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and micro-emulsifiers, buffered organic and inorganic acids, and hydrotropic, electrolyte,
flotation, wetting, and sequestering agents that extract the contaminants and bring them to the
surface. The chemical mixtures are applied sequentially, in successive cycles.  Each treatment
cycle includes application, penetration, and extraction.  Wet vacuuming is used to remove the
solutions from the treated substrate. This low-tech, but innovative, aspect of the technology is
an important element of its effectiveness for porous substrates.  Effective decontamination of a
porous surface will be one of the more challenging aspects of building decontamination.
TechXtract is effective for porous surface decontamination because wetting agents are used to
increase permeation into pores and wet vacuuming is used to get treatment solutions back out of
pores.  While effective on porous surfaces, some abrasion or dissolution of the surface occurs.
The proprietary mixtures may include fluorides or other chemicals that present worker health
and safety issues.  Because TechXtract was tested and demonstrated in hazardous waste building
remediation, it was selected for further evaluation in this document.

Nanoemulsions:  A generic nanotech emulsion is a mixture of detergent, buffer,  oil and water.
The combination is emulsified and stable for many months. This material is not toxic and can be
applied to personnel as well as equipment.  Current applications require manual application, but
the technology could be modified for spraying for wide application. Nanotech emulsions are
reported to be effective against both chemical and biological agents.  Nanotech technologies
under development include a line of virus and pathogen Nanofilters® developed by US Global
Nanospace for use in aircraft and buildings. However, nanotech emulsions are in the early
development stages with additional research still underway. While the technology shows
promise, its near term applications are limited, and it was not evaluated for building remediation
applications.

Enzymes:  Enzymatic systems are reported to have been developed and tested successfully
against chemical agents. Researchers at Edgewood Chemical Biological Center are actively
engaged in these efforts. They identified and characterized enzymes that are effective against
chemical and biological agents and cloned the enzymes' genes. These enzymes decontaminate
chemical and biological agents through catalysis. The researchers developed a powder form of
the enzymes that requires the addition of water for decontamination.  The powders are designed
to attack specific contaminants, such as VX and mustard gas. This technology shows promise
but is at the research stage. At the current time, little data on these systems with respect to
building decontamination are available; additional information would be needed to consider this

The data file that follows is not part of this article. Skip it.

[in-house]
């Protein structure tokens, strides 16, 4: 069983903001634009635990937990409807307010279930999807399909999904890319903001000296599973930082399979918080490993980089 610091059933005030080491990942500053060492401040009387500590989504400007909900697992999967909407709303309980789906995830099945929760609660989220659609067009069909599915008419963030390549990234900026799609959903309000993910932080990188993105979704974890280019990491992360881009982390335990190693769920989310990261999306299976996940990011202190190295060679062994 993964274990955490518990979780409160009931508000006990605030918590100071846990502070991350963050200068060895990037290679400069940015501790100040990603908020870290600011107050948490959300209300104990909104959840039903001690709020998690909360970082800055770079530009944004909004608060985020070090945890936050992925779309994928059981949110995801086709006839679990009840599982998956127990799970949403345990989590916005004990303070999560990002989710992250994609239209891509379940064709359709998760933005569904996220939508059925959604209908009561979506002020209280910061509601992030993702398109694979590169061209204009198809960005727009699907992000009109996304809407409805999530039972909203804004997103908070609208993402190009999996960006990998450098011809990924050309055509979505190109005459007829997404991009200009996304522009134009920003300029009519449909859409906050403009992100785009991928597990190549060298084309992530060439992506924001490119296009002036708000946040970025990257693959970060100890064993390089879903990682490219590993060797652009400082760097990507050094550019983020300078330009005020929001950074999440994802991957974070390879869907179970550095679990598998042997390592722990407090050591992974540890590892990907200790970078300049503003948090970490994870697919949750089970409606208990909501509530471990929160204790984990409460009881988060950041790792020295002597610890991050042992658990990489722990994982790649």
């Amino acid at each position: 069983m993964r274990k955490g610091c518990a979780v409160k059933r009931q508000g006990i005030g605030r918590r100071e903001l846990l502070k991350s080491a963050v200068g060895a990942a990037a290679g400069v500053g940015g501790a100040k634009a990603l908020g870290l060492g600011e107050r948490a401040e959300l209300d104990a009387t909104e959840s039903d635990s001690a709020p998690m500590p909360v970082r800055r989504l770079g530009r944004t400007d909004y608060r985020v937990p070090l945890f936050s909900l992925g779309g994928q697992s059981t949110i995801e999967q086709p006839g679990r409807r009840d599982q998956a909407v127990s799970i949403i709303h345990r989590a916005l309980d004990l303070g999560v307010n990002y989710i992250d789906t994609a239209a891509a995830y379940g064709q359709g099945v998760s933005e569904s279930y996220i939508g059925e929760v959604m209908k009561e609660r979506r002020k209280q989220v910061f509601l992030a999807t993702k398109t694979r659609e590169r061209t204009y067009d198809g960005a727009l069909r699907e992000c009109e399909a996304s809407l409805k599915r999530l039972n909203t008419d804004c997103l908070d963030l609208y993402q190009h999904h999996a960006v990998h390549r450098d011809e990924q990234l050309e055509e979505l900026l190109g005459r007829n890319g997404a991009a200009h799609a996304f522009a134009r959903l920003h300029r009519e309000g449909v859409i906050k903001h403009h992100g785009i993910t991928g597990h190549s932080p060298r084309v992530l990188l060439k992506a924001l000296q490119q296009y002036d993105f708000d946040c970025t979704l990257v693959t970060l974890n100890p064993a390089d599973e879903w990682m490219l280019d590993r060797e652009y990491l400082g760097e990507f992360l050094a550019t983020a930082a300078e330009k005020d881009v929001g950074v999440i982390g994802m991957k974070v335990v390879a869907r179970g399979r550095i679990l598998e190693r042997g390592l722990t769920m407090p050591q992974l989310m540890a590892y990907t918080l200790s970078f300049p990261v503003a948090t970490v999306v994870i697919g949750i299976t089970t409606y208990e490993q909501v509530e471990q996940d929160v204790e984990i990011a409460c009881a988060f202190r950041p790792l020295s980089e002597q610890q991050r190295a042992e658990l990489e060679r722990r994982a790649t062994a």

emerging technology. Further, the technology is not yet in commercial production.  As a result,
this technology was not addressed in this report.

Sandia Foam/Decon Green:  Peroxide-based systems are one of the more visible chemical
agent decontamination systems in the market today.  Sandia National Laboratories developed
"Sandia Foam," which is marketed under the trade names EasyDecon® and Modec Decon
Formula (MDF) 200®. The Sandia foam uses a combination of surfactants and oxidizers to
inactivate both biological and chemical agents. Edgewood Chemical Biological Center patented
a similar system called Decon Green.  These systems are claimed to be effective against all
chemical agents, be easily applied, and not produce toxic residues or byproducts. Both Sandia
and the West Desert Test Center at Dugway Proving Ground have reported six-log kills of
Bacillus anthracis spores within one hour. EPA issued a crisis exemption for the use of these
foams in building remediation for B. anthracis. These were later withdrawn when, in separate

                                          16

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testing conducted by EPA under the Federal Insecticide, Fungicide, and Rodenticide Act
(FIFRA), one of the foams did not pass testing to be listed as a sterilizing agent for B. anthracis.
Because these technologies have potential, they were selected for further evaluation in this
document.

CASCAD®: The Canadian Aqueous System for Chemical Agent Decontamination (CASCAD)
is a chlorine-based system that delivers an aqueous foam designed to contain and eliminate
chemical and biological warfare agents and remove radioactive particle contamination. The
immediate isolation and containment of the contamination is its most significant advantage. The
active decontaminating ingredient is sodium dichloroisocyanurate (fichlor). Fichlor is used
extensively in the food and beverage industry as antibacterial detergent. CASCAD has been